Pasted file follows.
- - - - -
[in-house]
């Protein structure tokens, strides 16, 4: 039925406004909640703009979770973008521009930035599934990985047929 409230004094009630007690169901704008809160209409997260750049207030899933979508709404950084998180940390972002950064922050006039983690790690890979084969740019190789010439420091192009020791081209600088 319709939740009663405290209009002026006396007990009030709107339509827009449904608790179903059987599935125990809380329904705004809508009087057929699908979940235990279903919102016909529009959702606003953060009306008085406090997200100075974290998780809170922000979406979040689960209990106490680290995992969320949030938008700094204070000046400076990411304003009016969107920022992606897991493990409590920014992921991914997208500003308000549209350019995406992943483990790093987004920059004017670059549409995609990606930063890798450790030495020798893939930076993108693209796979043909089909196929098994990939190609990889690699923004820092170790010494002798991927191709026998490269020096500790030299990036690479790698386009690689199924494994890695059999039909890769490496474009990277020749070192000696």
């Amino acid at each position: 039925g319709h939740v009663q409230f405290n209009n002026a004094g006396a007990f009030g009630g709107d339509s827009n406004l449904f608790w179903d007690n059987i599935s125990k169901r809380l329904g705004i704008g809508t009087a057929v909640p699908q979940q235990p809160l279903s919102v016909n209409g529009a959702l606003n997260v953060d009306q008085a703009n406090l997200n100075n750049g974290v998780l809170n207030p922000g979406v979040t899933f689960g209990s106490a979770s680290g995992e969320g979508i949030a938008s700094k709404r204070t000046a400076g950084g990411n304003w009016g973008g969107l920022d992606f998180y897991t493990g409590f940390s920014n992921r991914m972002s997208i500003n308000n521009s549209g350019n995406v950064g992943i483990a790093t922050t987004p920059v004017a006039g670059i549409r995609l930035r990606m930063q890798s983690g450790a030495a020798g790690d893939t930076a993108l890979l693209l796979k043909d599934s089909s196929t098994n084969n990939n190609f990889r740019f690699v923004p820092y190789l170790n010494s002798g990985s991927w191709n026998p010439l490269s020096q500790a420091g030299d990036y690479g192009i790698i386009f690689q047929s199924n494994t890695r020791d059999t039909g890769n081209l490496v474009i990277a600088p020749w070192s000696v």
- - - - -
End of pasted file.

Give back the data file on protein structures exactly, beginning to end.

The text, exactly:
[in-house]
């Protein structure tokens, strides 16, 4: 039925406004909640703009979770973008521009930035599934990985047929 409230004094009630007690169901704008809160209409997260750049207030899933979508709404950084998180940390972002950064922050006039983690790690890979084969740019190789010439420091192009020791081209600088 319709939740009663405290209009002026006396007990009030709107339509827009449904608790179903059987599935125990809380329904705004809508009087057929699908979940235990279903919102016909529009959702606003953060009306008085406090997200100075974290998780809170922000979406979040689960209990106490680290995992969320949030938008700094204070000046400076990411304003009016969107920022992606897991493990409590920014992921991914997208500003308000549209350019995406992943483990790093987004920059004017670059549409995609990606930063890798450790030495020798893939930076993108693209796979043909089909196929098994990939190609990889690699923004820092170790010494002798991927191709026998490269020096500790030299990036690479790698386009690689199924494994890695059999039909890769490496474009990277020749070192000696």
């Amino acid at each position: 039925g319709h939740v009663q409230f405290n209009n002026a004094g006396a007990f009030g009630g709107d339509s827009n406004l449904f608790w179903d007690n059987i599935s125990k169901r809380l329904g705004i704008g809508t009087a057929v909640p699908q979940q235990p809160l279903s919102v016909n209409g529009a959702l606003n997260v953060d009306q008085a703009n406090l997200n100075n750049g974290v998780l809170n207030p922000g979406v979040t899933f689960g209990s106490a979770s680290g995992e969320g979508i949030a938008s700094k709404r204070t000046a400076g950084g990411n304003w009016g973008g969107l920022d992606f998180y897991t493990g409590f940390s920014n992921r991914m972002s997208i500003n308000n521009s549209g350019n995406v950064g992943i483990a790093t922050t987004p920059v004017a006039g670059i549409r995609l930035r990606m930063q890798s983690g450790a030495a020798g790690d893939t930076a993108l890979l693209l796979k043909d599934s089909s196929t098994n084969n990939n190609f990889r740019f690699v923004p820092y190789l170790n010494s002798g990985s991927w191709n026998p010439l490269s020096q500790a420091g030299d990036y690479g192009i790698i386009f690689q047929s199924n494994t890695r020791d059999t039909g890769n081209l490496v474009i990277a600088p020749w070192s000696v």